CASTRIES, St. Lucia, Thursday January 7, 2016 – Health officials in St. Lucia are advising against a dangerous practice they say is turning people into “respiratory cripples” before killing them – mixing marijuana and tobacco.
Medical Director at Victoria Hospital (VH) Dr. Lisa Charles said over the past 10 years she has seen an epidemic emerging with an increased number of young patients suffering with Chronic Obstructive Pulmonary Disease (COPD).
She says patients who smoke marijuana mixed with tobacco are developing COPD at a very young age.
“We are talking about young men and women in their 30s with end-stage lung disease. And by end stage lung disease, I mean they are no longer able to carry out any normal activity, such as cooking [or] walking from the bed to the bathroom because of severe shortness of breath,” the doctor said.
COPD is an extremely debilitating, progressive disease which directly affects the lungs. The effects of COPD cannot be reversed. Patients with the disease are literally confined to a bed with oxygen tanks to aid in breathing “because any degree of exertion, any degree of activity causes shortness of breath to the point where you have to stop, you have to sit, you cannot do any of those normal functions that you can do for yourself,” Dr. Charles explained.
The medical director said available bed space at the Victoria Hospital was severely compromised as a result of increasing cases of COPD.
“Upwards of 12 patients per day require some degree of treatment for their breathing difficulty. In terms of patients who are end stage, which is my primary concern, we probably have what we call a revolving-door patient population of close to 15 to 20. These are patients who literally come to A&E either daily or weekly, because their disease is so far progressed that they need that level and that frequency of attention in the emergency department and on the wards,” Dr. Charles disclosed.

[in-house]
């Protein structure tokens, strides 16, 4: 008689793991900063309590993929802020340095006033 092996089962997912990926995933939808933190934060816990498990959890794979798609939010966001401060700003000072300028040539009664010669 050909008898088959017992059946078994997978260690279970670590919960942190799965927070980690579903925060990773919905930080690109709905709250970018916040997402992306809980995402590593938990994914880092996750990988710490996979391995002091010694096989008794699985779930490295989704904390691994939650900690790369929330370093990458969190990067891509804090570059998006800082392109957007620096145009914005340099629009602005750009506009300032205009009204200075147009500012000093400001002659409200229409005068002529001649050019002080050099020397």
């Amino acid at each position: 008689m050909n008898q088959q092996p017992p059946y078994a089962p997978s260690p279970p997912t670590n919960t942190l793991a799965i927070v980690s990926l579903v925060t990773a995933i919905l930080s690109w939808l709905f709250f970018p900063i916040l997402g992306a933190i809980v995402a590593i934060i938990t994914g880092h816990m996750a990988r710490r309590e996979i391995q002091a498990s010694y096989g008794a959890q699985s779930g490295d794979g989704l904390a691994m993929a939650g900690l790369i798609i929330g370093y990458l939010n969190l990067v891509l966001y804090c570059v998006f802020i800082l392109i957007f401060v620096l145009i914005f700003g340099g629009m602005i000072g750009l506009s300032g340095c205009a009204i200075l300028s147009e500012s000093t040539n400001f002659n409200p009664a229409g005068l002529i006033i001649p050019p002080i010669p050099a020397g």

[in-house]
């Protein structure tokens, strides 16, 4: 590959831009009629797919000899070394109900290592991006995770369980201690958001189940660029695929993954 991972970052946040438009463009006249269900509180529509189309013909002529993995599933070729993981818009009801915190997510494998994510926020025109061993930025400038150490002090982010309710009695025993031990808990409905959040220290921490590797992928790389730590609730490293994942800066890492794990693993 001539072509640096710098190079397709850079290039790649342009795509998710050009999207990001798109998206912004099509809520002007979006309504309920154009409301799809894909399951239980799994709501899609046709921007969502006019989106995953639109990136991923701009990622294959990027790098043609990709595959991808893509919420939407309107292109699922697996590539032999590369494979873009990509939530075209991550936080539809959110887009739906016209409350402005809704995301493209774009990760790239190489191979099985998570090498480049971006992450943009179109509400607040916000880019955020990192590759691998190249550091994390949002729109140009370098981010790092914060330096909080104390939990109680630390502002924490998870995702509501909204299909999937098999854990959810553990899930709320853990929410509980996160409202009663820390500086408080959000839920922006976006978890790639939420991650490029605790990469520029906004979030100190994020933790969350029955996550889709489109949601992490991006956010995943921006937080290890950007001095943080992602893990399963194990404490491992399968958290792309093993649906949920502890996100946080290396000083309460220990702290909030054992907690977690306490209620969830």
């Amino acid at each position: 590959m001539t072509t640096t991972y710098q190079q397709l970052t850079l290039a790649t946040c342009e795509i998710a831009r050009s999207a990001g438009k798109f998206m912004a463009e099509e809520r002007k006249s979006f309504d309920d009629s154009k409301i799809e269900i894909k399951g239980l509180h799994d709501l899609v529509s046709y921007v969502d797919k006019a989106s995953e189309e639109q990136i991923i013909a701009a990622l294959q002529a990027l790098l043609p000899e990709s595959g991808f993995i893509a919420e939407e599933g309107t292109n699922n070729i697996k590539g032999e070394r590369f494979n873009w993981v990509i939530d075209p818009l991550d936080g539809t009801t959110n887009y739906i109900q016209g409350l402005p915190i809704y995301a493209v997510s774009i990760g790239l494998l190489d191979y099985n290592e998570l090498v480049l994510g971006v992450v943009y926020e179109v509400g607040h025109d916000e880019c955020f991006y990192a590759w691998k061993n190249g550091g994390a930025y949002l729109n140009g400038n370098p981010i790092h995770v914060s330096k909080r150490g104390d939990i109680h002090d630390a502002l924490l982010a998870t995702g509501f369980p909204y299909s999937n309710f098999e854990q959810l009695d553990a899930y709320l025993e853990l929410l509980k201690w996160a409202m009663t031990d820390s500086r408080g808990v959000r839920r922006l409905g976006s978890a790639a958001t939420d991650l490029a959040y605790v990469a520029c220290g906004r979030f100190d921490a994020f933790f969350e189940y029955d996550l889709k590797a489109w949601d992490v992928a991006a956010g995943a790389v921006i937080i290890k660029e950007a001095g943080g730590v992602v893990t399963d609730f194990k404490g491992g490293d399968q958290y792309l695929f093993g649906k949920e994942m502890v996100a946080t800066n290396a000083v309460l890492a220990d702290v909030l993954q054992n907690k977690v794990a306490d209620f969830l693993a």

“We do also have patients who have lived at VH for the last several months because they can’t take care of themselves at home and they have no option but to stay with us because they need continuous oxygen and full care.”
Sherman Esnard is one of the patients with COPD.
He once earned a living as a carpenter and was an avid football player – activities he can no longer participate in.
“Who wouldn’t miss that? To be a young active fella and you cannot do any of these things again . . .” lamented Esnard.
He spends most of his time between his home and the Victoria Hospital and can’t last a minute disconnected from an oxygen tank.
Dr. Charles said the cost of treating COPD is tremendous, with most of the expense being absorbed by Victoria Hospital, the government and the taxpayers.
“Look at oxygen alone without looking at the nursing cost, the cost of physicians, the cost of other medications, the cost of nebulization, the cost of treating heart failure and the cost of inpatient hospital stays . . . I wouldn’t even know where to start to measure, but it’s very significant,” she said.
The Pan American Health Organization says COPD is a leading cause of morbidity and mortality in the Americas, representing an important public health challenge that is both preventable and treatable. The World Health Organization has designated November 16 annually as World Chronic Obstructive Pulmonary Disease Day.